In this case, the discussion is about online backup services. However, I will suggest that similar policies exist for all sorts of free services, both on the Internet and elsewhere. Many companies use a "freemium" business model. (Freemium is a buzzword that means a company offers a combination of free and premium business services. That is, a company may elect to give away some services free of charge in the hopes that a percentage of those free customers will upgrade to paid services. Many Internet-based services use a "freemium" business plan, including this newsletter.)
Customers using the free services need to realize that they are getting what they paid for, and sometimes even more. However, there are never any guarantees that the free services will be available forever.
In the case of online backup services, the customers are receiving limited-time storage space in a company's servers. With Google's Gmail service, HotMail, Yahoo Mail, and other free email services, the "cost" of the service is that the customer sees advertising displayed. Both Google Mail and Yahoo Mail also offer upgrades to paid email services; a percentage of customers will take advantage of the increased level of service provided by the paid services.
You will encounter other shortcomings of free services as well. Free services typically are unable to provide direct, one-on-one customer support. Mozy.com, the Google Chrome web browser, the Firefox web browser, Yahoo Mail, LibreOffice free word processing software, and dozens of other free services or software are provided on an "as available" basis. In other words, there are no guarantees, and there is no customer support telephone number to call if you have difficulties. In contrast, paid services, especially the higher-priced paid services, almost always include direct customer support phone numbers and email addresses.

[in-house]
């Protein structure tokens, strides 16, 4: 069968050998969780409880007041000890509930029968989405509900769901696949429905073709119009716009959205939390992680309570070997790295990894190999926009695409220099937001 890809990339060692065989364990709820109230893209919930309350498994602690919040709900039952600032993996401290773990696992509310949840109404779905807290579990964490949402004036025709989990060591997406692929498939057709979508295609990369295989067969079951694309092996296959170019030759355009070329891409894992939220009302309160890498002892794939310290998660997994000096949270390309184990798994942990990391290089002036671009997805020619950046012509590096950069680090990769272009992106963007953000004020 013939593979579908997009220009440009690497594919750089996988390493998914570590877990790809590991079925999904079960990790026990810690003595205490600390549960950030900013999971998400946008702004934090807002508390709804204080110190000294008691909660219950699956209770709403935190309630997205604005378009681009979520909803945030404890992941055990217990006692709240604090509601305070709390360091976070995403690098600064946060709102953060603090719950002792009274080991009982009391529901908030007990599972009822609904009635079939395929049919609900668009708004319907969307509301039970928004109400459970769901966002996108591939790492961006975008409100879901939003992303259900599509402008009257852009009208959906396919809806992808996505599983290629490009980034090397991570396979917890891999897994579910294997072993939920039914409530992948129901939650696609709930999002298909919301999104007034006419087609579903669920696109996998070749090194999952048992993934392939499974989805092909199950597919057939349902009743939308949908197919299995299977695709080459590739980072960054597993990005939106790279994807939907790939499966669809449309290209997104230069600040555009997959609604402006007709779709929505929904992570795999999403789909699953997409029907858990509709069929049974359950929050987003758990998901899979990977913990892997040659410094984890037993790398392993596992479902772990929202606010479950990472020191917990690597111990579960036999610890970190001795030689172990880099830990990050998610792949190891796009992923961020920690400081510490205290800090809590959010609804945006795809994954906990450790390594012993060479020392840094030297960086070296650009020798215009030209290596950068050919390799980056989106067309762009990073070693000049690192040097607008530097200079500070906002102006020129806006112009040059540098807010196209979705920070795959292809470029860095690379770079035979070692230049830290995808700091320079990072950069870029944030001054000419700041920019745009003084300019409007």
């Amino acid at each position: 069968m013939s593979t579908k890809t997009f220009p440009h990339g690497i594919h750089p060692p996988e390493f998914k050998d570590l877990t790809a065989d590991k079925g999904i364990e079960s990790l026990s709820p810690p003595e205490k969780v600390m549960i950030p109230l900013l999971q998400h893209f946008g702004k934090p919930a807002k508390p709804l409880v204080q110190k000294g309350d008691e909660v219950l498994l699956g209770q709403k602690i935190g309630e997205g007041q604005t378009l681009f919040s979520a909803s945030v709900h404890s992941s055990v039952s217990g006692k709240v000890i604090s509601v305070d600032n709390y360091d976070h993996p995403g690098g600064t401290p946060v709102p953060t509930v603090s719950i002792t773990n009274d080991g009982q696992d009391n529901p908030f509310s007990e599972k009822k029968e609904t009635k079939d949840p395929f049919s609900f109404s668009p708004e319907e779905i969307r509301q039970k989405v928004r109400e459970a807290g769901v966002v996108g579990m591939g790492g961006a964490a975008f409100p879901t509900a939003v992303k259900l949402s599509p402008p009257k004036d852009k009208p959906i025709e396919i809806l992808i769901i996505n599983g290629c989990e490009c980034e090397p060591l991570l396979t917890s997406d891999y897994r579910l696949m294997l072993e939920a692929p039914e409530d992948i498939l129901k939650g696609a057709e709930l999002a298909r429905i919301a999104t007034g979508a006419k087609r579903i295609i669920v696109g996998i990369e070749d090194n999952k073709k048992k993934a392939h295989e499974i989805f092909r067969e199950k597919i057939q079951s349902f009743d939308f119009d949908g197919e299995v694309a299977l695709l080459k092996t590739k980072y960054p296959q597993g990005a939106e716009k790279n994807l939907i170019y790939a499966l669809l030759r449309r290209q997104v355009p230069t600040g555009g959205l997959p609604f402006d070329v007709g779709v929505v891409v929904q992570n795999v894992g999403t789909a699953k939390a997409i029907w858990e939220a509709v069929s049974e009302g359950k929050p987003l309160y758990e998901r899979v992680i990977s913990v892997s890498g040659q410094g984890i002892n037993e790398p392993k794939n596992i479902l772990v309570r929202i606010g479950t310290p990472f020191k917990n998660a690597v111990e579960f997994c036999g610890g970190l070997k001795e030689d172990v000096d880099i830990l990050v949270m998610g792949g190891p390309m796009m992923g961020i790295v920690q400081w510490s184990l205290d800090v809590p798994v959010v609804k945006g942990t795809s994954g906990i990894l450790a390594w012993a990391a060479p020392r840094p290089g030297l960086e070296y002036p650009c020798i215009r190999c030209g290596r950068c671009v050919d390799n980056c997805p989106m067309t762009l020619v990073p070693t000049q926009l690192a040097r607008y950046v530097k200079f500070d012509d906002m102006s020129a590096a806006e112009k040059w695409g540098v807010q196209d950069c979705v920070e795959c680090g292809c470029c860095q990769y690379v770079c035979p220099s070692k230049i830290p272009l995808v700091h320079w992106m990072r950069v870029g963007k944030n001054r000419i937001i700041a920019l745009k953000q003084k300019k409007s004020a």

I love many of the various free services and products available today, and I use them frequently. However, I think I also understand the business realities: you always get what you paid for. Sometimes you get even more, but that isn't guaranteed. In the case of Mozy.com, I signed up for a Pro account and paid for my storage space. I know that Mozy.com will keep my data forever, assuming that I pay the bill on time. (I later dropped Mozy.com and switched to another online backup service I like better, but I now pay for that new service.)
As to backups, I have long recommended that every computer owner needs to have at least two copies of every important piece of data, and at least one of those copies needs to be stored "off site." That off-site location might be an online backup service, such as Mozy.com, or it might be as simple as making a copy to a CD or a flash drive and storing that copy at the office or at a cousin's house. Whatever the process, at least one backup needs to be saved off-site. I prefer to have two or three off-site backups, each stored in a different place.
If a person only has a backup copy stored in the same house as the computer, one lightning strike or one burst water pipe could easily destroy both the computer and the backup. Having one or more off-site backups is cheap insurance to protect your valuable data. However, if using any online service for any purpose, I suggest you read and carefully evaluate the terms and conditions before clicking on "I agree."
Online backup services are valuable, and I still strongly recommend them. I also use three different online backup services (one of them is free) to store my own files, plus I have offline copies stored in another location. However, I believe I also fully understand the risks and the benefits of each method of storage. I suggest you do the same.